Although we are becoming aware of sea level rise, articles I see in the media are mostly about the potential effects on First World coastal cities (notably Venice, New York, New Orleans, and London), or about how it will affect the many people who have moved to low, picturesque coastlines in places like Florida and South Carolina. Occasionally there are pieces that discuss the dramatic and frightening impacts for poor people in the Third World: the heavily populated Ganges Delta in Bangladesh could lose much of its land, with 10% of the country disappearing as a result of a one-metre rise in sea level, and low-lying island countries such as Tuvalu could also be in terrible trouble.
The human effects of sea level change will be seen in different ways in different places; it won’t just appear as a gentle, gradual inexorable rise of the water along the beach, year-in and year-out, slowly working its way up the lawns of pleasant seaside bungalows. Some of the most dire predictions are related to flooding associated with storm surges, but there could also be major issues with increased coastal erosion, with farmland becoming too salty for crops to grow, and with loss of groundwater resources. These impacts on people are serious, potentially fatal in some areas, but what about the non-human world?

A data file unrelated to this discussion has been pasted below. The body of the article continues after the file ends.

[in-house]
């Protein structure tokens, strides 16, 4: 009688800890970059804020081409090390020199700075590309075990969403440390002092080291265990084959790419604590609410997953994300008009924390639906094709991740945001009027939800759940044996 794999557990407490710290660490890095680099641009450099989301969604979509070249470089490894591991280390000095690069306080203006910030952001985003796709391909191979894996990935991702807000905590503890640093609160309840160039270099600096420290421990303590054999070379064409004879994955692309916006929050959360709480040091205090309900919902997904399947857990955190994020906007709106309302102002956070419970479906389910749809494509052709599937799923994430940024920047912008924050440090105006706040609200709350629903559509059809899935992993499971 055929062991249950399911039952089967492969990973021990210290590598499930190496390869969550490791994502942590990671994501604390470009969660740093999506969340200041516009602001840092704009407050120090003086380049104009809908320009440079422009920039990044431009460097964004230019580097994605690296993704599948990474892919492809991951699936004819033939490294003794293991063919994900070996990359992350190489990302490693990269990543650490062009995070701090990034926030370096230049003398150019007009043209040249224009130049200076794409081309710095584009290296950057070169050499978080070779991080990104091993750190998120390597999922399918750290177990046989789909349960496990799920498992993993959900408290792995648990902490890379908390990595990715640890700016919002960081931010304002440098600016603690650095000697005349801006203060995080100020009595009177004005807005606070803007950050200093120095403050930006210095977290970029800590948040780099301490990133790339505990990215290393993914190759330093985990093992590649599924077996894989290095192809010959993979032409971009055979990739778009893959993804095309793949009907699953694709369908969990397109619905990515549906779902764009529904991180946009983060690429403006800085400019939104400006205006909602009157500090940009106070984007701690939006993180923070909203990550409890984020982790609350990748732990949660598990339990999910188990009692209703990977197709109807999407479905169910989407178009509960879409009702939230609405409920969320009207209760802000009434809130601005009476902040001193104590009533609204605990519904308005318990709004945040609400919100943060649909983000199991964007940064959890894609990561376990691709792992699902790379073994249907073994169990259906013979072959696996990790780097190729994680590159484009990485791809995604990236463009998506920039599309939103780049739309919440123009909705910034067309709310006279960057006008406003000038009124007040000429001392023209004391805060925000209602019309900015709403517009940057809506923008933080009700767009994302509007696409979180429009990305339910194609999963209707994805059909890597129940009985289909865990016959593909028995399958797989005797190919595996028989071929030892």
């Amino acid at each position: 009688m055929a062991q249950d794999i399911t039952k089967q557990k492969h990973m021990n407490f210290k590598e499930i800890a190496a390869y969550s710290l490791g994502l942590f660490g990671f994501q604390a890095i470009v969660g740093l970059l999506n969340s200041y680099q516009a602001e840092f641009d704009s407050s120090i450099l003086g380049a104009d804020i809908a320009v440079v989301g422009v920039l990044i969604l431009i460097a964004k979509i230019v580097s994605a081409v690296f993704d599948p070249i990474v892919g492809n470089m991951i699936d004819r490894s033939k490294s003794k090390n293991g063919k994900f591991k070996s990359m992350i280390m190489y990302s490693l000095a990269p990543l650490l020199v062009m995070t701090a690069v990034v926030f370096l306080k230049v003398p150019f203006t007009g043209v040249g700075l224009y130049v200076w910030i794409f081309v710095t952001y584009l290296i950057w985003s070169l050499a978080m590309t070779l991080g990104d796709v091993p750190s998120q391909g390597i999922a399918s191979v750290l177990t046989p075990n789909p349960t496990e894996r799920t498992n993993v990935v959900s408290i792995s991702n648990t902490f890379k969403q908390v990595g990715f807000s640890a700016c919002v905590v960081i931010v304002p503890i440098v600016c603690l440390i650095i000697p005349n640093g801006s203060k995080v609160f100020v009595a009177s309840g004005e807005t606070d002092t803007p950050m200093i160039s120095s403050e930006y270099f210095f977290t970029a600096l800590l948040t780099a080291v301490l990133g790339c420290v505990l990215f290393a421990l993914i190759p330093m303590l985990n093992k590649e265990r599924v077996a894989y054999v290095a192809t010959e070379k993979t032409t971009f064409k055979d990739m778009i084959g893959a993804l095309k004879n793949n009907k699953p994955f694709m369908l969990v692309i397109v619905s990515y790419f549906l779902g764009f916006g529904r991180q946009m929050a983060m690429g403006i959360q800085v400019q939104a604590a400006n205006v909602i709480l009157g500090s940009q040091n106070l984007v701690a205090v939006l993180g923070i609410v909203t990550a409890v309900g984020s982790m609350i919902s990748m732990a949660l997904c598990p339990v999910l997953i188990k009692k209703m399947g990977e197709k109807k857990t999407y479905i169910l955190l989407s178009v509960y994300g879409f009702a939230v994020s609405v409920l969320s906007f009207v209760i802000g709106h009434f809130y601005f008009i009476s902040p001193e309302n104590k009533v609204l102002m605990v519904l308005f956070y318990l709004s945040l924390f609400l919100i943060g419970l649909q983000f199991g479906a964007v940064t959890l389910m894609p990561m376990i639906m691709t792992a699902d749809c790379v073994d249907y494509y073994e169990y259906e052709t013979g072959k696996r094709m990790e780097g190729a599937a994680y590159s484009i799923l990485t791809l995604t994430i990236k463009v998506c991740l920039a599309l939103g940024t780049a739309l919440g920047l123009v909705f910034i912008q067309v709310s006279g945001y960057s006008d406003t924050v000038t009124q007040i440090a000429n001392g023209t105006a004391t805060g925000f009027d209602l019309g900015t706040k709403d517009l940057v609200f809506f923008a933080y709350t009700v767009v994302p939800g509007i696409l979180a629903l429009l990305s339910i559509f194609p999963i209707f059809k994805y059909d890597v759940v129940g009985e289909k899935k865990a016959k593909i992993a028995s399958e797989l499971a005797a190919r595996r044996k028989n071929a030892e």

In many ways, the effects on other organisms will mirror the effects on people. Land-dwelling animals and plants will have to move inland as shorelines advance, and trees will die as the soil becomes too salty to support their growth. Animals will drown in floods caused by storm surges.